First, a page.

Skype Offers High-Quality Videoconferencing

The catch: You also need high-priced webcams, new PCs, and fast broadband.

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QuickCam Pro 9000
QuickCam Pro 9000

Letting Grandma see the kids over the Web has gotten pretty good in recent years, and it's easy, too. With free programs like AIM, MSN Messenger, and ooVoo, we can videoconference over the Internet. While the quality isn't great, it's good enough to be worth the trouble.

Now I have to decide how badly I want better video. Skype and Logitech have teamed to offer what would be the best quality I've seen available free—a moving image that should be as good as a TV picture. The trick is that you've got to use Skype for Windows, high-priced Logitech webcams (such as the QuickCam Pro 9000, which runs about $75 online), and new computers with high-speed connections at both ends. The PCs must have dual-core chips, and the broadband needs speeds of 384 kbps going both directions, up and down. That level of speed is common for downloads, but many broadband customers don't have upload speeds that high.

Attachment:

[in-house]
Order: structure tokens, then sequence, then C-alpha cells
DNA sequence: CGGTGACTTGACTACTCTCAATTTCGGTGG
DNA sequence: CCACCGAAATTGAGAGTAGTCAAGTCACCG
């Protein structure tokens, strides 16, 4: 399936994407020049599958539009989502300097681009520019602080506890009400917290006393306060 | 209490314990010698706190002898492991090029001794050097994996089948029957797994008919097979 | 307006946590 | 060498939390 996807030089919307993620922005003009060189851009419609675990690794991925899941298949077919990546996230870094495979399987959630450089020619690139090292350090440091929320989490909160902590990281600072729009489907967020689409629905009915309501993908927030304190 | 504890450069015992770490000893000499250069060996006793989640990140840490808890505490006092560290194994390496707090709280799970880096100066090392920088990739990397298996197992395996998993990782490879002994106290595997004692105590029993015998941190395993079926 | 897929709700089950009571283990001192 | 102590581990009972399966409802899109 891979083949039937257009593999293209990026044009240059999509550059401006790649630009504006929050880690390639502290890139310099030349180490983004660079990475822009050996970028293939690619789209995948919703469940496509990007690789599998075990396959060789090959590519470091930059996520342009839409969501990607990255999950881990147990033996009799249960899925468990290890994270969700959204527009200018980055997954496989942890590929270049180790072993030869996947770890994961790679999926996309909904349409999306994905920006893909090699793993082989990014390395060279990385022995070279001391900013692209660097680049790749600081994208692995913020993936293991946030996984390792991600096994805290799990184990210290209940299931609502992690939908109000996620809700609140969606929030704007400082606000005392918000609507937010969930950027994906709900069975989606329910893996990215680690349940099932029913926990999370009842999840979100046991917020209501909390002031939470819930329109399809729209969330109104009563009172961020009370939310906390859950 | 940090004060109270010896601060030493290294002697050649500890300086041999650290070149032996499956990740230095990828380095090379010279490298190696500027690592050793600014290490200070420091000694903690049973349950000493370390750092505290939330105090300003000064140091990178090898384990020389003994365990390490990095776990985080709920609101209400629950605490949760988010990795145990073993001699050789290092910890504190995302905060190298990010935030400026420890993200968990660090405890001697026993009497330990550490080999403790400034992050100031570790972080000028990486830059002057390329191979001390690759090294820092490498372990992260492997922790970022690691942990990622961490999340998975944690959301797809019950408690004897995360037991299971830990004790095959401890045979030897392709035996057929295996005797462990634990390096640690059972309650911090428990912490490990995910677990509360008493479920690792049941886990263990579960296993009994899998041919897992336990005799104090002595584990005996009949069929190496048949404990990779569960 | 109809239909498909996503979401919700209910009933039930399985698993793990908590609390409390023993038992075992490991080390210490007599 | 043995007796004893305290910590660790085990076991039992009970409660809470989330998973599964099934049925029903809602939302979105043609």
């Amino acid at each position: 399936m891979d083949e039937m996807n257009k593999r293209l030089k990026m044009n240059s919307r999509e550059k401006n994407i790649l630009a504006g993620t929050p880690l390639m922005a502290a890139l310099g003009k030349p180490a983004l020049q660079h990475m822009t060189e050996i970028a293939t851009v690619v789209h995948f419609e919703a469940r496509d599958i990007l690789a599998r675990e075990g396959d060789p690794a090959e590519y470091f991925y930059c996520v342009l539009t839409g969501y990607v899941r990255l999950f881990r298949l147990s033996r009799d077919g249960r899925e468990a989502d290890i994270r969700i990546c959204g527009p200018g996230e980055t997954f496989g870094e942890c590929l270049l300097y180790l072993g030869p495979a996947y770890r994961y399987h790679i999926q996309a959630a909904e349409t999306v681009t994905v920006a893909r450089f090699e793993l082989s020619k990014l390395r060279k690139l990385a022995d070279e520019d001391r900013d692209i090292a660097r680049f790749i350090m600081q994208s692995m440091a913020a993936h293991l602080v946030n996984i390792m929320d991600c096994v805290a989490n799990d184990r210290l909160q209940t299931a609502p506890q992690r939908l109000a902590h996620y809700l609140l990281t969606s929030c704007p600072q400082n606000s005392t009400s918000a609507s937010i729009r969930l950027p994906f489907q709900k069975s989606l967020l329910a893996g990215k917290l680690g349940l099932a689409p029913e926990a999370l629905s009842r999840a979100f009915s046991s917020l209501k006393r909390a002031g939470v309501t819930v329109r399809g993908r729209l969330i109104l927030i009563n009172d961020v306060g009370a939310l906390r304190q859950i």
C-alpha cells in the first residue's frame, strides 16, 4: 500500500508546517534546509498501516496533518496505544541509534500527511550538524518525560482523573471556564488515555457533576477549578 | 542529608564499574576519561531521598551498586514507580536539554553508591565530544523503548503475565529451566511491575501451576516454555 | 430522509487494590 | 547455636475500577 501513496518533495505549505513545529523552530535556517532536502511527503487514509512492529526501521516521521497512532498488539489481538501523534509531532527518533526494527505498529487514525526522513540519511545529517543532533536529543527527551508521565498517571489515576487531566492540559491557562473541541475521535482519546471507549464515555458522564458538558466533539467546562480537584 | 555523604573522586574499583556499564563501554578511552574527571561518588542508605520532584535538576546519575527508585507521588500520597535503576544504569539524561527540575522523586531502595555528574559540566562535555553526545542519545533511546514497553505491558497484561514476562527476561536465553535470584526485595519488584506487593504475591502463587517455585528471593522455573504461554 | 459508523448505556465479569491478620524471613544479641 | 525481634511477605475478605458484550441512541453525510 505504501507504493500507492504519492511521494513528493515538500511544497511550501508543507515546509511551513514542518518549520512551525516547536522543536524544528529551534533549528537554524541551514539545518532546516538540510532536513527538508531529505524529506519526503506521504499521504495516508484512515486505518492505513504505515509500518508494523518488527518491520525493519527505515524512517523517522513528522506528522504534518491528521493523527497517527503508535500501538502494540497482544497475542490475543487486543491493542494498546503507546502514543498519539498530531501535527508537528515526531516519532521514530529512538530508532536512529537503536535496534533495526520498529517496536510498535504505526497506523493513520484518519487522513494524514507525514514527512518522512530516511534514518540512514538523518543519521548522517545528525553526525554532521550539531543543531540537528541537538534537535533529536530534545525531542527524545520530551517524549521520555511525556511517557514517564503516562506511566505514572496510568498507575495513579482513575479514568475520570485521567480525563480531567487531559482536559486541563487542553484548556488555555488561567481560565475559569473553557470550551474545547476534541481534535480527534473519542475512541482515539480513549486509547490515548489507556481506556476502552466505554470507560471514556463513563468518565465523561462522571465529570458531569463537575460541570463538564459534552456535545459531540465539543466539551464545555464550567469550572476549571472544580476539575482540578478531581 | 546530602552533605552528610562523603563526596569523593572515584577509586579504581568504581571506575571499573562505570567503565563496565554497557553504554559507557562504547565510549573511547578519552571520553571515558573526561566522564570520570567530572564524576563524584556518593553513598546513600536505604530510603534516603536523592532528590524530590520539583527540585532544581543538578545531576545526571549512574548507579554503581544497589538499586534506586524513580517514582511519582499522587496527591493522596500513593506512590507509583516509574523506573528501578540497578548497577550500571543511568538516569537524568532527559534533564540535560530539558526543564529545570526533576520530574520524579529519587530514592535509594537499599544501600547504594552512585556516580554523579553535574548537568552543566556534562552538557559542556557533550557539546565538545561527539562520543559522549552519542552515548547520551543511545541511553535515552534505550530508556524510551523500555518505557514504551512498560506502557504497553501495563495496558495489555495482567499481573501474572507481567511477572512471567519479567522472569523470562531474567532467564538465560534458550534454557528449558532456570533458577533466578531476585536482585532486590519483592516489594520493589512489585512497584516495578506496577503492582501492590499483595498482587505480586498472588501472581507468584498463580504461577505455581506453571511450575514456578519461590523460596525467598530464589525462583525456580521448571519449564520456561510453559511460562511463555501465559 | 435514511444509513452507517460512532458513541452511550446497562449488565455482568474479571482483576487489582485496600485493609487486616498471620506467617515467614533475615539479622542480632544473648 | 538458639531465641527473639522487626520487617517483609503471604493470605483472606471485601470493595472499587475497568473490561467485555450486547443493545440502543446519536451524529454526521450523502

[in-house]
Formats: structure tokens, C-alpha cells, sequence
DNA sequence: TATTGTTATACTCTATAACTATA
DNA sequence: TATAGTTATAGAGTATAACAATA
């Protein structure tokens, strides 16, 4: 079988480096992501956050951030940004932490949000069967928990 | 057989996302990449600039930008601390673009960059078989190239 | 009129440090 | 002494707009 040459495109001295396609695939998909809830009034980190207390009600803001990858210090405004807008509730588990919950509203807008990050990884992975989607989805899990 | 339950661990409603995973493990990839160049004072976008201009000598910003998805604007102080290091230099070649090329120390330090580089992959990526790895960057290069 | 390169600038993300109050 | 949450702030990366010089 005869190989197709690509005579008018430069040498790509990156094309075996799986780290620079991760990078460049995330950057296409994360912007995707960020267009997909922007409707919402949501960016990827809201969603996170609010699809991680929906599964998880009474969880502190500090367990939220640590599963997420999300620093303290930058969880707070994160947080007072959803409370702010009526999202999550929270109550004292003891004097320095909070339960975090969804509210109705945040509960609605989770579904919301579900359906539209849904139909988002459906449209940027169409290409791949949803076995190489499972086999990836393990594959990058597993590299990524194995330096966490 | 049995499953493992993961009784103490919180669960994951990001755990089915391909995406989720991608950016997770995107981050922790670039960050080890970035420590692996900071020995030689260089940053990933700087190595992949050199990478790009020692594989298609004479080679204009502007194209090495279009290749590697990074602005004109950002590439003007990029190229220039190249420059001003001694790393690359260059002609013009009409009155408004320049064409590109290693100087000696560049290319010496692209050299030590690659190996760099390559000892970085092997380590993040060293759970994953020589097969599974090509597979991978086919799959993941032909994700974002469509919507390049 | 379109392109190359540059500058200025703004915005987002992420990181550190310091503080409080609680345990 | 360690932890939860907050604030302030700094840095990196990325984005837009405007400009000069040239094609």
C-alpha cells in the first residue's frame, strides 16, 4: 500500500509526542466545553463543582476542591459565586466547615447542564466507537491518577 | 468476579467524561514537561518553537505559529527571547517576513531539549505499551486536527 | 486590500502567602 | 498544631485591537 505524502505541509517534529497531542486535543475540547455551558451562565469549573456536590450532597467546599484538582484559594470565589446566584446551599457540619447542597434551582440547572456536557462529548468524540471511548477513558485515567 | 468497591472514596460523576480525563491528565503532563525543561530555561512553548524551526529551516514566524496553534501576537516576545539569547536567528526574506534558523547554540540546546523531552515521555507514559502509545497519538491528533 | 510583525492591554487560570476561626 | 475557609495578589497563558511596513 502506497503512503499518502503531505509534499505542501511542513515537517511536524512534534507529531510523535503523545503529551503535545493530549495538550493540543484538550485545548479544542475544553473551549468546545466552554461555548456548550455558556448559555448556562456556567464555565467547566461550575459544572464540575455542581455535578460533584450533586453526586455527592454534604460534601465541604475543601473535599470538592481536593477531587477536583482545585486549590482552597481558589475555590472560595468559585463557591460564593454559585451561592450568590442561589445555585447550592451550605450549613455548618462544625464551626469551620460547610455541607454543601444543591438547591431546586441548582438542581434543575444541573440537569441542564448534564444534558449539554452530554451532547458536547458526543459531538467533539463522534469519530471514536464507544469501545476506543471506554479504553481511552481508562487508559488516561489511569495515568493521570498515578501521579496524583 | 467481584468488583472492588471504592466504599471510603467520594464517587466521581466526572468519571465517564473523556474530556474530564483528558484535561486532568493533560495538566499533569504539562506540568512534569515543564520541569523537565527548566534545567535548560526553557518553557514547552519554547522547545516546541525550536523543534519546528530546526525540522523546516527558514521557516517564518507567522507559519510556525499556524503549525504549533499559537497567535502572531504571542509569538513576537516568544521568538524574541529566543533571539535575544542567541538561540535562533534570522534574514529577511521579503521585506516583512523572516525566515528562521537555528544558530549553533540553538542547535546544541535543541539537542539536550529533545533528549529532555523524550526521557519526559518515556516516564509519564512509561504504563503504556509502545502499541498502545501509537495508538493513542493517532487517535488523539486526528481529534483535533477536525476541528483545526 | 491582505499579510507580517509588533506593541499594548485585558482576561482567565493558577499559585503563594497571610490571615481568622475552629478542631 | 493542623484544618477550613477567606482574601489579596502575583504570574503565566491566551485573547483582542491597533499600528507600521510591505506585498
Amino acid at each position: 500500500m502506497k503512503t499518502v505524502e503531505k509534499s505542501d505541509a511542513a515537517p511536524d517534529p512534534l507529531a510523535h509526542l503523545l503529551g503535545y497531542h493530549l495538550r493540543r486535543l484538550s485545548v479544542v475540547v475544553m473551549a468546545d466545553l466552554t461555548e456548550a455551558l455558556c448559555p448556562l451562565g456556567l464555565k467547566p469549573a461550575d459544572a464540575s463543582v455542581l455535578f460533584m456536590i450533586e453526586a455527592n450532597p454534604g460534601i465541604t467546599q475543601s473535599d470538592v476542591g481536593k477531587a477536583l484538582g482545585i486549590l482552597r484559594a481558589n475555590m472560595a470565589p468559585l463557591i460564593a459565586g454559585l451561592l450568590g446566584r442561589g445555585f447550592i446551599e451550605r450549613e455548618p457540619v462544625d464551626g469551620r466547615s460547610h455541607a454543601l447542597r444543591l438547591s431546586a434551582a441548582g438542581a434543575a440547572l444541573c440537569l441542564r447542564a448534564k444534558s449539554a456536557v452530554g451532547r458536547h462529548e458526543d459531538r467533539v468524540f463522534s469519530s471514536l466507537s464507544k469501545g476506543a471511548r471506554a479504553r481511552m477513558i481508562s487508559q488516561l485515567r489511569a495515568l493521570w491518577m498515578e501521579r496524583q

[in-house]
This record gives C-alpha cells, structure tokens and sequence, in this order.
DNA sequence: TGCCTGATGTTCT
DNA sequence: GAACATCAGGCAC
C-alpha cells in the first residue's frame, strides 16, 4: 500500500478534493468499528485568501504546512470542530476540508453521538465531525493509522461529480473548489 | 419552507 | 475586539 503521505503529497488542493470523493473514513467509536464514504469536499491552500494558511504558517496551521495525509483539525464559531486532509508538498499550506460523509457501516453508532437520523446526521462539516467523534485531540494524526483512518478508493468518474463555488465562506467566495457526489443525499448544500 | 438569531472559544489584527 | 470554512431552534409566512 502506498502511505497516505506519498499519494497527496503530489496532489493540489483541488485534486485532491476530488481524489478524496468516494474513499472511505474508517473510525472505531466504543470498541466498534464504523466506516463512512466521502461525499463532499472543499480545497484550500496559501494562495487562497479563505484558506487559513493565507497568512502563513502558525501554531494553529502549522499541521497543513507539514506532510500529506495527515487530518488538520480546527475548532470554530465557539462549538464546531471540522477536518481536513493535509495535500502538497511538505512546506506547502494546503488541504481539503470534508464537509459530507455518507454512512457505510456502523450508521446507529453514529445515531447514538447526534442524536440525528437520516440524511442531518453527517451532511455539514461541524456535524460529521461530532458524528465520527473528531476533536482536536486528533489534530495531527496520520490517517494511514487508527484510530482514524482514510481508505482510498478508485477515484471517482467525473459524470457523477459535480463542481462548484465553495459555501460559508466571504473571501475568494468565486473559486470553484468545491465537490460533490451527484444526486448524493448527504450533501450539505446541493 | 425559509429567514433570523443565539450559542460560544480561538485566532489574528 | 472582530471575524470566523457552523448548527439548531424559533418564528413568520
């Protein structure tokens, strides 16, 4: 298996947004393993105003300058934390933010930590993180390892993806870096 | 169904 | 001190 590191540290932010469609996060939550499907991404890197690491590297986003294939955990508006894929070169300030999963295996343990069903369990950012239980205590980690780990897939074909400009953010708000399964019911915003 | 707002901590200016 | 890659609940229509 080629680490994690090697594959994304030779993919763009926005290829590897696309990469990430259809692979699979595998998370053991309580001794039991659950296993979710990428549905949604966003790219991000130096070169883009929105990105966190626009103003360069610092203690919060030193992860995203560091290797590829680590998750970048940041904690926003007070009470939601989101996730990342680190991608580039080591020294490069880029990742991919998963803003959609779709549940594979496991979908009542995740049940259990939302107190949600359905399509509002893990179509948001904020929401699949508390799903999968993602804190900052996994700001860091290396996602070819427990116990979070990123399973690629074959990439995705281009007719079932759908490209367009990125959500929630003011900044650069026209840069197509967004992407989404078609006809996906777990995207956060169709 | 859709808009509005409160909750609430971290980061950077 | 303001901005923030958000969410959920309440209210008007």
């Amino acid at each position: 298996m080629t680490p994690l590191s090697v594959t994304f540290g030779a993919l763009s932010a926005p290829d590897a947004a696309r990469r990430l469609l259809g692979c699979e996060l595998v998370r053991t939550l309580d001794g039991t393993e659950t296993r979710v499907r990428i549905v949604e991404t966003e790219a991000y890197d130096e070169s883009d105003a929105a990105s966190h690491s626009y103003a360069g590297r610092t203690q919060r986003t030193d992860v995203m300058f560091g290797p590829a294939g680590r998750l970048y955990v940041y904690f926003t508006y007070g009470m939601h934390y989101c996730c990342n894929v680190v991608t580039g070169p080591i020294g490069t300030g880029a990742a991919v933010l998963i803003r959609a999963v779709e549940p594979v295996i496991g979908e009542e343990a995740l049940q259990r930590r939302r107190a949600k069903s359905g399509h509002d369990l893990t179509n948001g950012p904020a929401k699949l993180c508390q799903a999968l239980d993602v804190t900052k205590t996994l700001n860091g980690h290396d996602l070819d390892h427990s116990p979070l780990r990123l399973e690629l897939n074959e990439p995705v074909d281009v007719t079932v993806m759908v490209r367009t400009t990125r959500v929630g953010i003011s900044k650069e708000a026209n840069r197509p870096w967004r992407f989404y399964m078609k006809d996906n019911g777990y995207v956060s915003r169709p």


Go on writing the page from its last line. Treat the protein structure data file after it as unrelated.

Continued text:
Still, it's a promising announcement. Competitors are sure to match the specs in the coming months, and maybe with more generic hardware. Grandma will not only see the kids—she'll see every dimple.